Cardoon: A Vegetable with Built-In Armor

Every week we get Down & Dirty, in which we break down our favorite unique seasonal fruits, vegetables, and more.

Cardoons look like prehistoric celery (although the two aren't really related), taste like artichoke hearts, and take a bit of work to prep -- but once you do, you can work them into meals, all week long.

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If you're unfamiliar with cardoons, you probably know one of their cousins. They belong to the expansive sunflower family (along with Jerusalem artichokes and dandelions), and are very closely related to artichokes -- the two look and taste very similar. The chief difference? Artichokes are grown for their flower buds, while cardoons are grown for their leaf petioles (what we think of as stems or stalks), and they can get intense. They have small spines that can be quite spiky -- so be careful when you prep! 

In addition to its built-in armor, the cardoon has a few other tricks up its sleeve (stalk?). For one, the purple stamens of the cardoon flower can be used to make vegetarian rennet for cheese, and cardoons are also used as ornamental plants. What we think of as a beautiful Italian vegetable is even considered a troublesome weed in some areas, as it can spread quickly once planted. 

What to Look For
Look for cardoons at your local farmers market, upscale grocery stores, or Italian markets. Though cardoons are often thought of as a winter vegetable, you should still be able to find them into early summer. Pick cardoons that feel firm -- they won't be as firm as celery, but avoid stalks that are soft and spongey. The stalks are often blanched (horticulturally blanched, not briefly-boiled blanched) for a few weeks before harvesting to encourage paler, less bitter stalks -- so look for lightly colored stalks and avoid any that are browning or wilting.

More: Find a farmers market near you on Real Time Farms.

How to Store and Prep
If you store your cardoons in a plastic bag in the fridge, they’ll keep for about a week. When it comes time to prep, get ready -- like artichokes, cardoons make you work to get to the good stuff. As Deborah Madison says, they are a formidable vegetable; you’ll need to do a lot of trimming (1) and peeling. (Stay tuned for the full step-by-step rundown tomorrow.) Cardoons will discolor when exposed to the air, so most preparations call for placing the cut pieces into an acidulated water bath (2). (Although if you're looking to cut out a step, skip the water bath -- Elizabeth Schneider finds that the color evens out after cooking.)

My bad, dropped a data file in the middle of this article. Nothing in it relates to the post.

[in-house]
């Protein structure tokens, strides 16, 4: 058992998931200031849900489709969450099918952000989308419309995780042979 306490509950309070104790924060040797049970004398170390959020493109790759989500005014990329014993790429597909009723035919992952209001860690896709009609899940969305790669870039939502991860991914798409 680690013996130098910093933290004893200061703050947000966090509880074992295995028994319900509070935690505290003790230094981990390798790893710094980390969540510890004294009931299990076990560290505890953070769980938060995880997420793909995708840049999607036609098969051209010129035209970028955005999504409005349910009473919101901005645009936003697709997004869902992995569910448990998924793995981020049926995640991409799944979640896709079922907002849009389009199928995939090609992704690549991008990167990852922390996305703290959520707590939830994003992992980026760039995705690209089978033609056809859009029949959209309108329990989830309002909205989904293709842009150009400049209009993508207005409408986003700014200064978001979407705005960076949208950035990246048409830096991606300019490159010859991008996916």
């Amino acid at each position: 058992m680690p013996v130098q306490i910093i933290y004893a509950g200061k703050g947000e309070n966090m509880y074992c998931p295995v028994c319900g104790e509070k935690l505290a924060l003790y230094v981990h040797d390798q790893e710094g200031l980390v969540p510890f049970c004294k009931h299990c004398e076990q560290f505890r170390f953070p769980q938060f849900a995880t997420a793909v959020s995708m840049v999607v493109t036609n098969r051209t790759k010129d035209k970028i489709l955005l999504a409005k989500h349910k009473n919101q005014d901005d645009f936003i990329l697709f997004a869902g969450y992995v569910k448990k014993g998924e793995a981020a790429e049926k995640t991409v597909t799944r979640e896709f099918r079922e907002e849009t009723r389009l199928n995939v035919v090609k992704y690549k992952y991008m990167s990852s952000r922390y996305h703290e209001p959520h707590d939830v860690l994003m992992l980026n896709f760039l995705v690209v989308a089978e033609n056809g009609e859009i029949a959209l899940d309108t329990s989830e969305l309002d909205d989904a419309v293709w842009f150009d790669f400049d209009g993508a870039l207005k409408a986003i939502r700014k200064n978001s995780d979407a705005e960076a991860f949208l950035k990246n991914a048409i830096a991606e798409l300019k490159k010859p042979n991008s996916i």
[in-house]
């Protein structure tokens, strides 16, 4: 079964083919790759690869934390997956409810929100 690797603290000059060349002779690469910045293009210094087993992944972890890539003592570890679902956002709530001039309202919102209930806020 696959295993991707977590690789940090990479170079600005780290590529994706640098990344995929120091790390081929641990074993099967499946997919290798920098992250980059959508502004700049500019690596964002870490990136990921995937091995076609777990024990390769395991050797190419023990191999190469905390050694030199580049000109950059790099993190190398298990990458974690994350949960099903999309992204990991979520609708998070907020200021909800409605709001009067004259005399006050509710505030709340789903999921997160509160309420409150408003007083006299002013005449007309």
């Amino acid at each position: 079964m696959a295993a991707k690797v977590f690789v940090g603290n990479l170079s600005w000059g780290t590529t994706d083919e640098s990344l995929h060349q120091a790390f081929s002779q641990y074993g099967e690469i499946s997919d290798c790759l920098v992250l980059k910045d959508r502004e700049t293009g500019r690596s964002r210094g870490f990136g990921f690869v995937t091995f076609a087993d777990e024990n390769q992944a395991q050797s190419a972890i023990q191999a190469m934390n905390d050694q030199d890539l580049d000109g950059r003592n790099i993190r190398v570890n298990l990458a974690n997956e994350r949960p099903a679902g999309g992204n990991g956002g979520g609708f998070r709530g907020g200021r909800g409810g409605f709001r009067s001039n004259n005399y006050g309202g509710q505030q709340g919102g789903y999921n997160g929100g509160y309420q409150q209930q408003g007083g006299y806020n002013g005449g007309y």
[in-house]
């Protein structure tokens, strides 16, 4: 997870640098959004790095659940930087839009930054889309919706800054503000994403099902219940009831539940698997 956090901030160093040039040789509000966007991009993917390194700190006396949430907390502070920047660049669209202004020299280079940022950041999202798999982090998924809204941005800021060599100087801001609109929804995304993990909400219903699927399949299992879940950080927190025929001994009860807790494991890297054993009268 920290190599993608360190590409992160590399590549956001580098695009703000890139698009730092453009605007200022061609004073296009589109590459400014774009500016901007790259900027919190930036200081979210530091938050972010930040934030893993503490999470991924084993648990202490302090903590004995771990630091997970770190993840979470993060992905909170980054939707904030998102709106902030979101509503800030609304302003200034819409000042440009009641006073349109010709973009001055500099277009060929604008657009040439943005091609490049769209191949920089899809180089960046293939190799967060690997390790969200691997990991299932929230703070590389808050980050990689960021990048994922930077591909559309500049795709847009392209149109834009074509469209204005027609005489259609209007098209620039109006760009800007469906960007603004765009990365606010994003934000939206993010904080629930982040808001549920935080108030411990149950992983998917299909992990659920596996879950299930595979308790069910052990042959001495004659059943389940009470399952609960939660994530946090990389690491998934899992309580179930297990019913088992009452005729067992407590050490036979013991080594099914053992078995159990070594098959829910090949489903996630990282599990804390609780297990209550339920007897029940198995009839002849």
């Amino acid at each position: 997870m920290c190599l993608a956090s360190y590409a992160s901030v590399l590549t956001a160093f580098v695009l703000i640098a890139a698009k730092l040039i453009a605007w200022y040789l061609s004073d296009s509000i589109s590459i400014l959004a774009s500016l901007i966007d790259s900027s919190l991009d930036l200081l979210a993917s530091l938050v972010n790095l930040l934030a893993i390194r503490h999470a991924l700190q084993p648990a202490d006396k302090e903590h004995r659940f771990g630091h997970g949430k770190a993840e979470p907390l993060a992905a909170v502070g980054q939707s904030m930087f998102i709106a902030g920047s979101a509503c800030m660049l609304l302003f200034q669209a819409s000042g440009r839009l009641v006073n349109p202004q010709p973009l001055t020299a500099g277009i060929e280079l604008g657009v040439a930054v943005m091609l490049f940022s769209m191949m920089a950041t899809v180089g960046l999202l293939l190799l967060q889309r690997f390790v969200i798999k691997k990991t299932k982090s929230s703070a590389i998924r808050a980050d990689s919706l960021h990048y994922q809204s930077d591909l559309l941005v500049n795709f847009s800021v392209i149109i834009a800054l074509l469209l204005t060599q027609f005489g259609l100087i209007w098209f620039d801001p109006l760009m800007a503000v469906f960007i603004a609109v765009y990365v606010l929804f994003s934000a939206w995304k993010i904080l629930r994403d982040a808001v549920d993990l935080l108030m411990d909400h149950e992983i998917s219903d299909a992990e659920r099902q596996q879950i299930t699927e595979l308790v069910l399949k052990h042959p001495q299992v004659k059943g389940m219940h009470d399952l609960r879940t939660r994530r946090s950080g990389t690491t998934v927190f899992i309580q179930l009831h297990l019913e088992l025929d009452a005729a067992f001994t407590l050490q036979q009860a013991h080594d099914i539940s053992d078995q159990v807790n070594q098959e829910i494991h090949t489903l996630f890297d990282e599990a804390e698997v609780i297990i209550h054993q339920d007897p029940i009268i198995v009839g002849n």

How to Use
In Europe, cardoons are served raw as a classic vegetable dipper for bagna cauda, but unless you get lucky, the cardoons you find here will probably be too bitter to eat raw. Many recipes even call for parboiling the cardoons to remove some of their bitterness. Try them simmered in broth, fried, or added to a stew. Or use them in a risotto, gratin, or a tagine. Let us know how you like to use cardoons, and then try new recipes all week long:

Thursday: Cardoons with Anchovy Garlic Sauce
Friday: Crunchy Cardoons 
Saturday: Savory Cardoon Flan 
Sunday: Cardoon Soup with Black Truffle Carpaccio
Monday: Ramp-ed up Cardoons 
Tuesday: Honeyed Cardoons with Pine Nuts and Thyme 
Wednesday: Cardoon Gratin  

Photos by James Ransom

See what other Food52 readers are saying.

  • Rebeccleigh
  • Luc Morand
    Luc Morand
  • Miachel Pruett
    Miachel Pruett
  • cookinginvictoria
  • mrslarkin
I like esoteric facts about vegetables. Author of the IACP Award-nominated cookbook, Cooking with Scraps.


Rebeccleigh April 17, 2018
I go on quests in NYC for these every year and can never find them. When and where!?!
Lindsay-Jean H. April 18, 2018
Oh no, that's so frustrating! You should definitely be able to find them in NYC, I'm in Michigan, so I unfortunately can't point you to specific spots, but big farmers markets like Union Square should definitely have them once they start to come in season in early summer.
Luc M. December 20, 2014
In France we can buy them cooked in cans. Does somebody know if they can be ordered online in the USA? I leave in SC now and would like to eat some.
Miachel P. May 30, 2013
These sound amazing! I love that "weeds" or thistles can be so tasty.
cookinginvictoria May 29, 2013
I love cardoons! They are not readily available where I live, so I am trying to grow cardoons in my garden this year. Fingers crossed for a good harvest! Love hearing everyone's tips about how their families cook and eat cardoons.
mrslarkin May 29, 2013
Have been eating cardoons forever. We'd clean and trim them, then boil them till tender. Delicious in a light tomato stew. Or breaded and fried. My dad grew them a few years ago. The leaves are enormous, leathery and gorgeous.
Kenzi W. May 29, 2013
They are! This makes me wish I had a garden.
lisina May 29, 2013
i was raised on these! in romagna they're stewed forever with garlic and onion. nothing could be better.
louanne May 29, 2013
My Sicilian grandmother made Carduni Fritti for us each spring and to place on her St. Joseph's Altar.
Jeno W. May 29, 2013
In Valencia, Spain we put them in her stews and soups!